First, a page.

Christopher de Bellaigue is a writer and journalist who has lived in Iran and travelled extensively in the Islamic world. The author of books about Turkey and Iran, he has written for the Guardian and the New York Review of Books about western responses to Islamic fundamentalism and he is currently finishing a book on the Islamic Enlightenment which will be published in the spring of 2017.  He will look at the history of relations  between Islam and the west, the causes of the current crisis and how the relationship may develop in the future.


Our World’s disappearing forests – slashed for the profit of a few, whilst devastating the planet and billions of lives

Many of the world’s worst environmental and human rights abuses are driven by the exploitation of natural resources and corruption in the global political and economic system. Global Witness is campaigning to end this by carrying out hard-hitting investigations, exposing these abuses, and campaigning for change.  Global Witness is independent, not-for-profit, and works with partners around the world in its fight for justice.  See latest comments on Trump appointment.

Reiner is the Senior Forest Researcher and Campaigner at Global Witness, and is internationally regarded as one of the most experienced field managers of independent forest monitoring (IFM) projects. He has over 25 years experience in West, East and Central Africa, South East Asia, Melanesia and Central and South America. The focus of his work over the last decade is on securing rights and benefits of the rural poor in land use and building good governance in the forest sector.

As In-country Project Manager of the Independent Forest Monitoring (IFM) project in Cameroon, he guided the project beyond forest crime reporting and towards support for establishing efficient law enforcement procedures and has used this experience to set up schemes in Honduras, Nicaragua.and gained international recognition for a pioneering project in the Democratic Republic of Congo (DRC) and with networks in Indonesia and Liberia.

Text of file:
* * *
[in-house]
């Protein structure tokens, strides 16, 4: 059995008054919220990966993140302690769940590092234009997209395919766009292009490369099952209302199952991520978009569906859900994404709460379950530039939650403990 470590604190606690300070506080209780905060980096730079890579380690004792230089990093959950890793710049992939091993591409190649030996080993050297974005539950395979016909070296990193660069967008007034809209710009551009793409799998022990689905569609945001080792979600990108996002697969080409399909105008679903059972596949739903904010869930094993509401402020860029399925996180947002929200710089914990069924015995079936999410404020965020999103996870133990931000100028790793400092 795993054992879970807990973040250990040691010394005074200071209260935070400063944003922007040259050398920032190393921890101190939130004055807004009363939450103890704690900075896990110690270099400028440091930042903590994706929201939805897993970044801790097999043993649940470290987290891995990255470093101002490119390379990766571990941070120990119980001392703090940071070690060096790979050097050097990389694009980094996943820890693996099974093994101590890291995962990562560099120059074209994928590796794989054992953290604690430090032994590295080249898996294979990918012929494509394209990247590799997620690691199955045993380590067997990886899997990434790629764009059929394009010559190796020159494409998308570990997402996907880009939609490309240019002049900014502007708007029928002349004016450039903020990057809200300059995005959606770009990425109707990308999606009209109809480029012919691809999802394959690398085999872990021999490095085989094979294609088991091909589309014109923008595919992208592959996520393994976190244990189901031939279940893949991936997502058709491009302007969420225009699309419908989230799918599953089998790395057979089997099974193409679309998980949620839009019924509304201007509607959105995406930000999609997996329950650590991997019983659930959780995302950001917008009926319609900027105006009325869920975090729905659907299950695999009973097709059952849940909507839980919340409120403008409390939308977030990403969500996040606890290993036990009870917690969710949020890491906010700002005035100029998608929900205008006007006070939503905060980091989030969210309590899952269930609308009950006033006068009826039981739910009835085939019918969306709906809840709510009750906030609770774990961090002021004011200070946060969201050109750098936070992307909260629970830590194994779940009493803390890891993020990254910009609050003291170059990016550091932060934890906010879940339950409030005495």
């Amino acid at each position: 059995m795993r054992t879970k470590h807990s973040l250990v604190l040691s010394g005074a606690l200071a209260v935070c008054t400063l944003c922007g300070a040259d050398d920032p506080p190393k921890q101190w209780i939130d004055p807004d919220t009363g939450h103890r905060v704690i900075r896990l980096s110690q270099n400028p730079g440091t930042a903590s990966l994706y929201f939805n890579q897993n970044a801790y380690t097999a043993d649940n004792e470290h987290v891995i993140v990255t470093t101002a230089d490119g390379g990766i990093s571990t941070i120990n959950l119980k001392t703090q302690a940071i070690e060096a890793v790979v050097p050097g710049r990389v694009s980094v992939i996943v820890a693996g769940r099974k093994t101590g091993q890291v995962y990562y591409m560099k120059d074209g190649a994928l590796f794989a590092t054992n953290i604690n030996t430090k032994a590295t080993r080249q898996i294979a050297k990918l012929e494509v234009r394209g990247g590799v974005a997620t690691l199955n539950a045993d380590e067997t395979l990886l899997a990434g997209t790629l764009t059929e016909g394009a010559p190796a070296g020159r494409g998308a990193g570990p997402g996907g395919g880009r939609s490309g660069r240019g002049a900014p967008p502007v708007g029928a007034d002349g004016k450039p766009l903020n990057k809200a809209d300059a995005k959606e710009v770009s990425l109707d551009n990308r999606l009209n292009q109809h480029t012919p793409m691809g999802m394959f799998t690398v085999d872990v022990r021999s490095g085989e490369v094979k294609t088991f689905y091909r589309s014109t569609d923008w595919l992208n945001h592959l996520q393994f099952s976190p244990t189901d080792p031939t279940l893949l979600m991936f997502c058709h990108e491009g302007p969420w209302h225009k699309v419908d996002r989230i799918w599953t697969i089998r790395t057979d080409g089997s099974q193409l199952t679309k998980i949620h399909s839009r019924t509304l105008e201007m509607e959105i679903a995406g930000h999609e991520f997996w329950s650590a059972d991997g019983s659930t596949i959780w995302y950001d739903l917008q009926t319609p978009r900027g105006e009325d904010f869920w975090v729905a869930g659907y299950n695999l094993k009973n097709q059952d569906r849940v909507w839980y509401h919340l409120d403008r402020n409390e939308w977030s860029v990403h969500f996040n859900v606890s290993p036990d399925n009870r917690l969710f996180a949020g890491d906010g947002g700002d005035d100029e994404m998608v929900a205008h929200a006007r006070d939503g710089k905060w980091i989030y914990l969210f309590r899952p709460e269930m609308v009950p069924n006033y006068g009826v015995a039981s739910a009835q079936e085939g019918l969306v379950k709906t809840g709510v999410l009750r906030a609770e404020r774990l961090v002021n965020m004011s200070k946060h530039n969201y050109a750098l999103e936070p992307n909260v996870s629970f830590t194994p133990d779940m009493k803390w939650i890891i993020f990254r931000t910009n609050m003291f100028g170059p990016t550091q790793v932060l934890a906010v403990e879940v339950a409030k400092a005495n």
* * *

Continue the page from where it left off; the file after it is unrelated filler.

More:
Reiner has carried out investigations into the impact of industrial-scale logging upon forest ecosystems, local economies and the livelihoods of communities and indigenous people affected by logging operations in their ancestral forests, in Cameroon, the DRC, Cambodia, Papua New Guinea and Sarawak (Malaysia).

Currently his work is focusing on the different forms of forest destruction in the DRC and state-sanctioned, illegal land grabbing for logging and forest conversion for agribusiness purposes in Papua New Guinea.

Reiner will show how the, often risky, work at Global Witness has exposed the scale of de-forestation and the multinational interests behind it and how his innovative project work with local communities is beginning to demonstrate long lasting solutions.

Link to Global Witness Report on the Central African Republic


Terrorism and Trafficking – an Alliance of Fear and Despair

A powerful and sophisticated underground business delivers thousands of refugees a day all along the Mediterranean coasts of Europe. Overall, the trafficking industry today is bigger than the illegal drug trade and worth hundreds of billions of dollars annually. The new breed of criminals that controls it has risen out of the political chaos of post-9/11 Western foreign policy and the fiasco of the Arab Spring and, more recently, the destabilization of Syria and Iraq coupled with the rise of ISIS.  New opportunities for crime have opened up in the Middle East, from selling Western hostages to jihadist groups, to trafficking millions of refugees. Loretta Napoleoni is a journalist, author and economist who has written and lectured widely on the financing of terrorism.  As chairman of the counter terrorism financing group for the Club de Madrid, she brought heads of state from around the world together to create a new strategy for combatting the financing of terror networks, and her latest book Merchants of Men: How Jihadists and ISIS Turned Kidnapping and Refugee Trafficking into a Multi-Billion Dollar Business was published in the UK in January 2017 by Atlantic Books.